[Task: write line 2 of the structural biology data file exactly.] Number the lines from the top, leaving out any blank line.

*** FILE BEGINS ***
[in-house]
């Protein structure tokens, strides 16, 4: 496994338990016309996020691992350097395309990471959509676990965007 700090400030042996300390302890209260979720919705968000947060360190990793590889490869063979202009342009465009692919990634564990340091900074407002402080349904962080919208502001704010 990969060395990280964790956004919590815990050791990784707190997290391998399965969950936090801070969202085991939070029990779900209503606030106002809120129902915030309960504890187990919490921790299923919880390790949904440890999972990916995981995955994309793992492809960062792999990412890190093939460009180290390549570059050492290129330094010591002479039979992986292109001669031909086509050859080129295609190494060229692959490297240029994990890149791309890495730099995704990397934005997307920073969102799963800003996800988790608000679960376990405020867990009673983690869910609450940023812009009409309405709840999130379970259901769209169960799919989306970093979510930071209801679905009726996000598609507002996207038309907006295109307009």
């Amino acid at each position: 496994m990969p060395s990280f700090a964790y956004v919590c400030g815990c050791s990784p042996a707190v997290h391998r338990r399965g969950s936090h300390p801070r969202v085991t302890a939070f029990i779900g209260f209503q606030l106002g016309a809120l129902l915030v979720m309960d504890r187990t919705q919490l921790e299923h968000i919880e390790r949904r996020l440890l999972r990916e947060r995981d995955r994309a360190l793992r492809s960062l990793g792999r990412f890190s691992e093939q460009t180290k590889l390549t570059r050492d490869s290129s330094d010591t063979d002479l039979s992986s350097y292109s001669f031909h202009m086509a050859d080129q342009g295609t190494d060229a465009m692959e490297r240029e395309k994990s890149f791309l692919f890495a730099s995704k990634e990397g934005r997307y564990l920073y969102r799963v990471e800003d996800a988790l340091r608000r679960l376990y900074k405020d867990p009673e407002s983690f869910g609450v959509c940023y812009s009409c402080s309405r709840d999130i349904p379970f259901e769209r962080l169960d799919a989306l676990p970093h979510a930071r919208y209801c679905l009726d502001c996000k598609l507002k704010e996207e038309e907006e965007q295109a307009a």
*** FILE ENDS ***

């Protein structure tokens, strides 16, 4: 496994338990016309996020691992350097395309990471959509676990965007 700090400030042996300390302890209260979720919705968000947060360190990793590889490869063979202009342009465009692919990634564990340091900074407002402080349904962080919208502001704010 990969060395990280964790956004919590815990050791990784707190997290391998399965969950936090801070969202085991939070029990779900209503606030106002809120129902915030309960504890187990919490921790299923919880390790949904440890999972990916995981995955994309793992492809960062792999990412890190093939460009180290390549570059050492290129330094010591002479039979992986292109001669031909086509050859080129295609190494060229692959490297240029994990890149791309890495730099995704990397934005997307920073969102799963800003996800988790608000679960376990405020867990009673983690869910609450940023812009009409309405709840999130379970259901769209169960799919989306970093979510930071209801679905009726996000598609507002996207038309907006295109307009």